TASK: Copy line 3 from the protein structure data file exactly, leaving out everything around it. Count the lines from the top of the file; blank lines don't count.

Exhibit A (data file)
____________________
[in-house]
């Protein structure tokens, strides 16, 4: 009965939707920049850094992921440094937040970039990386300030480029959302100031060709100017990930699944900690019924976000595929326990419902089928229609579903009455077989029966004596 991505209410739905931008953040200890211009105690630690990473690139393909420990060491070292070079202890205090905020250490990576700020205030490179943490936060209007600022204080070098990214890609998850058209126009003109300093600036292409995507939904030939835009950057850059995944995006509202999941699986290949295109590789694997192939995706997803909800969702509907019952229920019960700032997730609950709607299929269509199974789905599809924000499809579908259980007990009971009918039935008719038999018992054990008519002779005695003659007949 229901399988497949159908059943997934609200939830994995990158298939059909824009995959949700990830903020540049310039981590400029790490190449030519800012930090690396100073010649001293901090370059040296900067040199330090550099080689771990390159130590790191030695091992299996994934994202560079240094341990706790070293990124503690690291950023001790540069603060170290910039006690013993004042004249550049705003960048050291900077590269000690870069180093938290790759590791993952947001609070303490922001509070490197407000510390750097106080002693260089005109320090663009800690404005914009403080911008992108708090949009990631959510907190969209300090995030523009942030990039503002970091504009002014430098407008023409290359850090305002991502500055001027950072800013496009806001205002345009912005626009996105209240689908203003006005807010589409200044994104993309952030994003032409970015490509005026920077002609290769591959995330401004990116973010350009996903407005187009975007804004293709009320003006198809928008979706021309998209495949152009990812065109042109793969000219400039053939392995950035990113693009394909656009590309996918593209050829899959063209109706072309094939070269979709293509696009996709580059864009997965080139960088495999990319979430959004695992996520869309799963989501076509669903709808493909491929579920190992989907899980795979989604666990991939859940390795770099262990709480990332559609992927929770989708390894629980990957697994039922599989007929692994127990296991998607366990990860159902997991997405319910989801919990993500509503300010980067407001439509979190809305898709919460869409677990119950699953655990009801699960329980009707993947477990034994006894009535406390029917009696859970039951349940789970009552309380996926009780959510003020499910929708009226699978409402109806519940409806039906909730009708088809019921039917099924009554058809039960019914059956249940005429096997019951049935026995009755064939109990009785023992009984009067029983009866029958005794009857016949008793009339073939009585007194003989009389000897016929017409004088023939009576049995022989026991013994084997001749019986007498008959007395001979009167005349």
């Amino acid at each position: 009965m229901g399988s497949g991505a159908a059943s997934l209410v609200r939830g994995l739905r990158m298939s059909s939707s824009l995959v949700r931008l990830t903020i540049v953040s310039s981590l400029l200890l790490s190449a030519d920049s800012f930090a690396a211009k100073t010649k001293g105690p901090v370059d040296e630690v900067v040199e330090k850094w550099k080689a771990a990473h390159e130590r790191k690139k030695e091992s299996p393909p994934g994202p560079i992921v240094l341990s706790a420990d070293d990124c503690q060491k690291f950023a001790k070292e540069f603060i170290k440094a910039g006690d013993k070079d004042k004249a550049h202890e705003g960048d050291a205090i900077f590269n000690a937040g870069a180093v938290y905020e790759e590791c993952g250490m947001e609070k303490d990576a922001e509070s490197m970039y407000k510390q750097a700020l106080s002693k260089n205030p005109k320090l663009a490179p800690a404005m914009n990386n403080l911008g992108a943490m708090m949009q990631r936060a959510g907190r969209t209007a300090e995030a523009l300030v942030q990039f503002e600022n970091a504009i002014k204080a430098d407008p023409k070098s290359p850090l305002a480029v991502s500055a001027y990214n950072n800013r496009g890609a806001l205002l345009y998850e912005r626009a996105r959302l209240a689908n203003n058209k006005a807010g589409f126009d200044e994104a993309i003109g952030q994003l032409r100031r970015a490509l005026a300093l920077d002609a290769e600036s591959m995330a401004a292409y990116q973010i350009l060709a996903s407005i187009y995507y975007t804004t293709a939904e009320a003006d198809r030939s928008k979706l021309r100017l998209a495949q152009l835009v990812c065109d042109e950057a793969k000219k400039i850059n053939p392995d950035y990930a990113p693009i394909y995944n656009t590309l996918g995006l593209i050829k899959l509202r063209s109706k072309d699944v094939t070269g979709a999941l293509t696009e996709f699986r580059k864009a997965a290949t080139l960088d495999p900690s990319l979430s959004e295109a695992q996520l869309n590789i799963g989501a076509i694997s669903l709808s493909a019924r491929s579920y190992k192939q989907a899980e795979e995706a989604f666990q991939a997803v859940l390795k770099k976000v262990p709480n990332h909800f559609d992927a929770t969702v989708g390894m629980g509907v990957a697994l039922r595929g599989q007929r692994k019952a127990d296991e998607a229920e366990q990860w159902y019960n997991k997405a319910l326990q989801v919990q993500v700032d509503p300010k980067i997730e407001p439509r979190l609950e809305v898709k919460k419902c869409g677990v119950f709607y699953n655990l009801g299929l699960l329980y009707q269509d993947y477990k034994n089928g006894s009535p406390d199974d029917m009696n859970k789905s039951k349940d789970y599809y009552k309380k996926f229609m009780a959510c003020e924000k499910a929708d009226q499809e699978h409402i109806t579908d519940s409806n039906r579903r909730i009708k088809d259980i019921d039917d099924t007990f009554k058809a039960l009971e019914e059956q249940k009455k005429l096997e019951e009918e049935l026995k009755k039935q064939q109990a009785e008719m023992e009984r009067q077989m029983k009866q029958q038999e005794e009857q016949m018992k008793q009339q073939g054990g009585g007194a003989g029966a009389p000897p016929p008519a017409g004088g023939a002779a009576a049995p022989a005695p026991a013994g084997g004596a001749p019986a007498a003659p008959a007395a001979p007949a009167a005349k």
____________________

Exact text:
């Amino acid at each position: 009965m229901g399988s497949g991505a159908a059943s997934l209410v609200r939830g994995l739905r990158m298939s059909s939707s824009l995959v949700r931008l990830t903020i540049v953040s310039s981590l400029l200890l790490s190449a030519d920049s800012f930090a690396a211009k100073t010649k001293g105690p901090v370059d040296e630690v900067v040199e330090k850094w550099k080689a771990a990473h390159e130590r790191k690139k030695e091992s299996p393909p994934g994202p560079i992921v240094l341990s706790a420990d070293d990124c503690q060491k690291f950023a001790k070292e540069f603060i170290k440094a910039g006690d013993k070079d004042k004249a550049h202890e705003g960048d050291a205090i900077f590269n000690a937040g870069a180093v938290y905020e790759e590791c993952g250490m947001e609070k303490d990576a922001e509070s490197m970039y407000k510390q750097a700020l106080s002693k260089n205030p005109k320090l663009a490179p800690a404005m914009n990386n403080l911008g992108a943490m708090m949009q990631r936060a959510g907190r969209t209007a300090e995030a523009l300030v942030q990039f503002e600022n970091a504009i002014k204080a430098d407008p023409k070098s290359p850090l305002a480029v991502s500055a001027y990214n950072n800013r496009g890609a806001l205002l345009y998850e912005r626009a996105r959302l209240a689908n203003n058209k006005a807010g589409f126009d200044e994104a993309i003109g952030q994003l032409r100031r970015a490509l005026a300093l920077d002609a290769e600036s591959m995330a401004a292409y990116q973010i350009l060709a996903s407005i187009y995507y975007t804004t293709a939904e009320a003006d198809r030939s928008k979706l021309r100017l998209a495949q152009l835009v990812c065109d042109e950057a793969k000219k400039i850059n053939p392995d950035y990930a990113p693009i394909y995944n656009t590309l996918g995006l593209i050829k899959l509202r063209s109706k072309d699944v094939t070269g979709a999941l293509t696009e996709f699986r580059k864009a997965a290949t080139l960088d495999p900690s990319l979430s959004e295109a695992q996520l869309n590789i799963g989501a076509i694997s669903l709808s493909a019924r491929s579920y190992k192939q989907a899980e795979e995706a989604f666990q991939a997803v859940l390795k770099k976000v262990p709480n990332h909800f559609d992927a929770t969702v989708g390894m629980g509907v990957a697994l039922r595929g599989q007929r692994k019952a127990d296991e998607a229920e366990q990860w159902y019960n997991k997405a319910l326990q989801v919990q993500v700032d509503p300010k980067i997730e407001p439509r979190l609950e809305v898709k919460k419902c869409g677990v119950f709607y699953n655990l009801g299929l699960l329980y009707q269509d993947y477990k034994n089928g006894s009535p406390d199974d029917m009696n859970k789905s039951k349940d789970y599809y009552k309380k996926f229609m009780a959510c003020e924000k499910a929708d009226q499809e699978h409402i109806t579908d519940s409806n039906r579903r909730i009708k088809d259980i019921d039917d099924t007990f009554k058809a039960l009971e019914e059956q249940k009455k005429l096997e019951e009918e049935l026995k009755k039935q064939q109990a009785e008719m023992e009984r009067q077989m029983k009866q029958q038999e005794e009857q016949m018992k008793q009339q073939g054990g009585g007194a003989g029966a009389p000897p016929p008519a017409g004088g023939a002779a009576a049995p022989a005695p026991a013994g084997g004596a001749p019986a007498a003659p008959a007395a001979p007949a009167a005349k």